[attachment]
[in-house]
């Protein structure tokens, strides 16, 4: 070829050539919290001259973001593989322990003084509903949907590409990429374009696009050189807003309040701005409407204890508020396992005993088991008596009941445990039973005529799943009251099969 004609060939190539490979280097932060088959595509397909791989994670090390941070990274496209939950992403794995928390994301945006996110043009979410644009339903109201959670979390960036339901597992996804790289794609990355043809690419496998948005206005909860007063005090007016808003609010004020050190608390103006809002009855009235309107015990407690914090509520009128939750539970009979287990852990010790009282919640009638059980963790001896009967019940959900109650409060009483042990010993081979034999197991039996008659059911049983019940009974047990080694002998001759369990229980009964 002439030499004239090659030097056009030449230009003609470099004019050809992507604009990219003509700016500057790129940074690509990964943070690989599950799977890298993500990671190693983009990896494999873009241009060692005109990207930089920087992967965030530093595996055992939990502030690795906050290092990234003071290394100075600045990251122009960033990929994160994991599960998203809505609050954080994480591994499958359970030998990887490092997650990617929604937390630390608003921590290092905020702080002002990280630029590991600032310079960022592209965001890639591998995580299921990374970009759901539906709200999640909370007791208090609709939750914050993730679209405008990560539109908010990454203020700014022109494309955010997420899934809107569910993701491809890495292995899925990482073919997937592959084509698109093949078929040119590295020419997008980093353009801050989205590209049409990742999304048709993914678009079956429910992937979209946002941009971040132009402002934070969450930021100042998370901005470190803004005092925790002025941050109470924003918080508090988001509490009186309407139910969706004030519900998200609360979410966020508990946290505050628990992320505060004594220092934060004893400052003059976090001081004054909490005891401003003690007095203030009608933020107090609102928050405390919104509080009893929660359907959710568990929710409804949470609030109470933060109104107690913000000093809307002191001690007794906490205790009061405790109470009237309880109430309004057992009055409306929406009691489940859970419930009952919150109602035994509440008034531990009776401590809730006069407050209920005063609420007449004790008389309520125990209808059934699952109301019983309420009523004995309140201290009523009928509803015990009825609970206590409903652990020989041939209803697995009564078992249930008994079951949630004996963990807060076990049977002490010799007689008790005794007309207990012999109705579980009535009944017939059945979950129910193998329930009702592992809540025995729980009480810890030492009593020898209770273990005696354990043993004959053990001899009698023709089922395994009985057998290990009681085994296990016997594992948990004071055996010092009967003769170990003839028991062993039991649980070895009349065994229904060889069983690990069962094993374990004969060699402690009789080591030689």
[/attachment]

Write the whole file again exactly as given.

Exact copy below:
[in-house]
């Protein structure tokens, strides 16, 4: 070829050539919290001259973001593989322990003084509903949907590409990429374009696009050189807003309040701005409407204890508020396992005993088991008596009941445990039973005529799943009251099969 004609060939190539490979280097932060088959595509397909791989994670090390941070990274496209939950992403794995928390994301945006996110043009979410644009339903109201959670979390960036339901597992996804790289794609990355043809690419496998948005206005909860007063005090007016808003609010004020050190608390103006809002009855009235309107015990407690914090509520009128939750539970009979287990852990010790009282919640009638059980963790001896009967019940959900109650409060009483042990010993081979034999197991039996008659059911049983019940009974047990080694002998001759369990229980009964 002439030499004239090659030097056009030449230009003609470099004019050809992507604009990219003509700016500057790129940074690509990964943070690989599950799977890298993500990671190693983009990896494999873009241009060692005109990207930089920087992967965030530093595996055992939990502030690795906050290092990234003071290394100075600045990251122009960033990929994160994991599960998203809505609050954080994480591994499958359970030998990887490092997650990617929604937390630390608003921590290092905020702080002002990280630029590991600032310079960022592209965001890639591998995580299921990374970009759901539906709200999640909370007791208090609709939750914050993730679209405008990560539109908010990454203020700014022109494309955010997420899934809107569910993701491809890495292995899925990482073919997937592959084509698109093949078929040119590295020419997008980093353009801050989205590209049409990742999304048709993914678009079956429910992937979209946002941009971040132009402002934070969450930021100042998370901005470190803004005092925790002025941050109470924003918080508090988001509490009186309407139910969706004030519900998200609360979410966020508990946290505050628990992320505060004594220092934060004893400052003059976090001081004054909490005891401003003690007095203030009608933020107090609102928050405390919104509080009893929660359907959710568990929710409804949470609030109470933060109104107690913000000093809307002191001690007794906490205790009061405790109470009237309880109430309004057992009055409306929406009691489940859970419930009952919150109602035994509440008034531990009776401590809730006069407050209920005063609420007449004790008389309520125990209808059934699952109301019983309420009523004995309140201290009523009928509803015990009825609970206590409903652990020989041939209803697995009564078992249930008994079951949630004996963990807060076990049977002490010799007689008790005794007309207990012999109705579980009535009944017939059945979950129910193998329930009702592992809540025995729980009480810890030492009593020898209770273990005696354990043993004959053990001899009698023709089922395994009985057998290990009681085994296990016997594992948990004071055996010092009967003769170990003839028991062993039991649980070895009349065994229904060889069983690990069962094993374990004969060699402690009789080591030689």